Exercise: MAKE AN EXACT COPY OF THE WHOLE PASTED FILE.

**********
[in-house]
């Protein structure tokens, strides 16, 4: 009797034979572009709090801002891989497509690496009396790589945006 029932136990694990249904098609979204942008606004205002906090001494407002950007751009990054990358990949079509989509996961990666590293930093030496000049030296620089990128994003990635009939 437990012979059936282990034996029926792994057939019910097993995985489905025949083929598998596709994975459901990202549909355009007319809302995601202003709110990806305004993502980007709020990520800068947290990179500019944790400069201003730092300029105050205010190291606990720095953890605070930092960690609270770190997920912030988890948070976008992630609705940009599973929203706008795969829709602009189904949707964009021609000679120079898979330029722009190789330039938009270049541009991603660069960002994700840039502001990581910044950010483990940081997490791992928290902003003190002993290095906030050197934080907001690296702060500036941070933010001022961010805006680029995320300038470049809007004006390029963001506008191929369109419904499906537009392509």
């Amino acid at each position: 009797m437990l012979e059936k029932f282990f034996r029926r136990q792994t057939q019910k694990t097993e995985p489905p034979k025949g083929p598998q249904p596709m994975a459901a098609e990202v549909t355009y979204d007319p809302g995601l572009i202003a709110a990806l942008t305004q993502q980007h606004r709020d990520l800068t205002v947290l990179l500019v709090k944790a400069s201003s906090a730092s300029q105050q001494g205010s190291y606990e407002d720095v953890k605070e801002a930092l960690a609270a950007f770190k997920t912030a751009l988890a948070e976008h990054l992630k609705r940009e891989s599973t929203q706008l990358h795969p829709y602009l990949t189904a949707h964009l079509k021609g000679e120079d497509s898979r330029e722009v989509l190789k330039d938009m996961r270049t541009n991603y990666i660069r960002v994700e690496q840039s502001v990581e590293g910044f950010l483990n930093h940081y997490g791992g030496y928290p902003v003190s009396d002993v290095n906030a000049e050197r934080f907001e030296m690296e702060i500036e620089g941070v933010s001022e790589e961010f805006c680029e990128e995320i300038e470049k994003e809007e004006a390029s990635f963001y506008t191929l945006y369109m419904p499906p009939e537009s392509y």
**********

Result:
[in-house]
């Protein structure tokens, strides 16, 4: 009797034979572009709090801002891989497509690496009396790589945006 029932136990694990249904098609979204942008606004205002906090001494407002950007751009990054990358990949079509989509996961990666590293930093030496000049030296620089990128994003990635009939 437990012979059936282990034996029926792994057939019910097993995985489905025949083929598998596709994975459901990202549909355009007319809302995601202003709110990806305004993502980007709020990520800068947290990179500019944790400069201003730092300029105050205010190291606990720095953890605070930092960690609270770190997920912030988890948070976008992630609705940009599973929203706008795969829709602009189904949707964009021609000679120079898979330029722009190789330039938009270049541009991603660069960002994700840039502001990581910044950010483990940081997490791992928290902003003190002993290095906030050197934080907001690296702060500036941070933010001022961010805006680029995320300038470049809007004006390029963001506008191929369109419904499906537009392509």
């Amino acid at each position: 009797m437990l012979e059936k029932f282990f034996r029926r136990q792994t057939q019910k694990t097993e995985p489905p034979k025949g083929p598998q249904p596709m994975a459901a098609e990202v549909t355009y979204d007319p809302g995601l572009i202003a709110a990806l942008t305004q993502q980007h606004r709020d990520l800068t205002v947290l990179l500019v709090k944790a400069s201003s906090a730092s300029q105050q001494g205010s190291y606990e407002d720095v953890k605070e801002a930092l960690a609270a950007f770190k997920t912030a751009l988890a948070e976008h990054l992630k609705r940009e891989s599973t929203q706008l990358h795969p829709y602009l990949t189904a949707h964009l079509k021609g000679e120079d497509s898979r330029e722009v989509l190789k330039d938009m996961r270049t541009n991603y990666i660069r960002v994700e690496q840039s502001v990581e590293g910044f950010l483990n930093h940081y997490g791992g030496y928290p902003v003190s009396d002993v290095n906030a000049e050197r934080f907001e030296m690296e702060i500036e620089g941070v933010s001022e790589e961010f805006c680029e990128e995320i300038e470049k994003e809007e004006a390029s990635f963001y506008t191929l945006y369109m419904p499906p009939e537009s392509y």